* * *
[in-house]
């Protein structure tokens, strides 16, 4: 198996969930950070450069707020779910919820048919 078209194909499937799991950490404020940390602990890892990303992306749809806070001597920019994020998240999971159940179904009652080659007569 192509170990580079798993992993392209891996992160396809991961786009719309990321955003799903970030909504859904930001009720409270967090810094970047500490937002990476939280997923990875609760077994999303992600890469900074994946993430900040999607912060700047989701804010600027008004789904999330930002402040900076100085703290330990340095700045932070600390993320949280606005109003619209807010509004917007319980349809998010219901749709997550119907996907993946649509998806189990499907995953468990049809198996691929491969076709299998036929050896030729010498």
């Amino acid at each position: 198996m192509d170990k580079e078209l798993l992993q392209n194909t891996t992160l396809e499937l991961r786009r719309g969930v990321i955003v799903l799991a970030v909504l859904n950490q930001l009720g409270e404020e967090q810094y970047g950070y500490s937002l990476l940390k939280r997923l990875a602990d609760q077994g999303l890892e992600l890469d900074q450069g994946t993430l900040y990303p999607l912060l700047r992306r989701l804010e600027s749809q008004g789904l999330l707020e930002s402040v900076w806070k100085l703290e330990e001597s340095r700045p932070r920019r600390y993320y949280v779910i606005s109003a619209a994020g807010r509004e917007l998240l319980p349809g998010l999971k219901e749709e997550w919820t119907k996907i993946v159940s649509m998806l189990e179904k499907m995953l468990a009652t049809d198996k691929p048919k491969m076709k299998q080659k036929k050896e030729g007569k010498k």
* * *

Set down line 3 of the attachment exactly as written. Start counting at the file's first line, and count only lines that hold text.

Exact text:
């Amino acid at each position: 198996m192509d170990k580079e078209l798993l992993q392209n194909t891996t992160l396809e499937l991961r786009r719309g969930v990321i955003v799903l799991a970030v909504l859904n950490q930001l009720g409270e404020e967090q810094y970047g950070y500490s937002l990476l940390k939280r997923l990875a602990d609760q077994g999303l890892e992600l890469d900074q450069g994946t993430l900040y990303p999607l912060l700047r992306r989701l804010e600027s749809q008004g789904l999330l707020e930002s402040v900076w806070k100085l703290e330990e001597s340095r700045p932070r920019r600390y993320y949280v779910i606005s109003a619209a994020g807010r509004e917007l998240l319980p349809g998010l999971k219901e749709e997550w919820t119907k996907i993946v159940s649509m998806l189990e179904k499907m995953l468990a009652t049809d198996k691929p048919k491969m076709k299998q080659k036929k050896e030729g007569k010498k």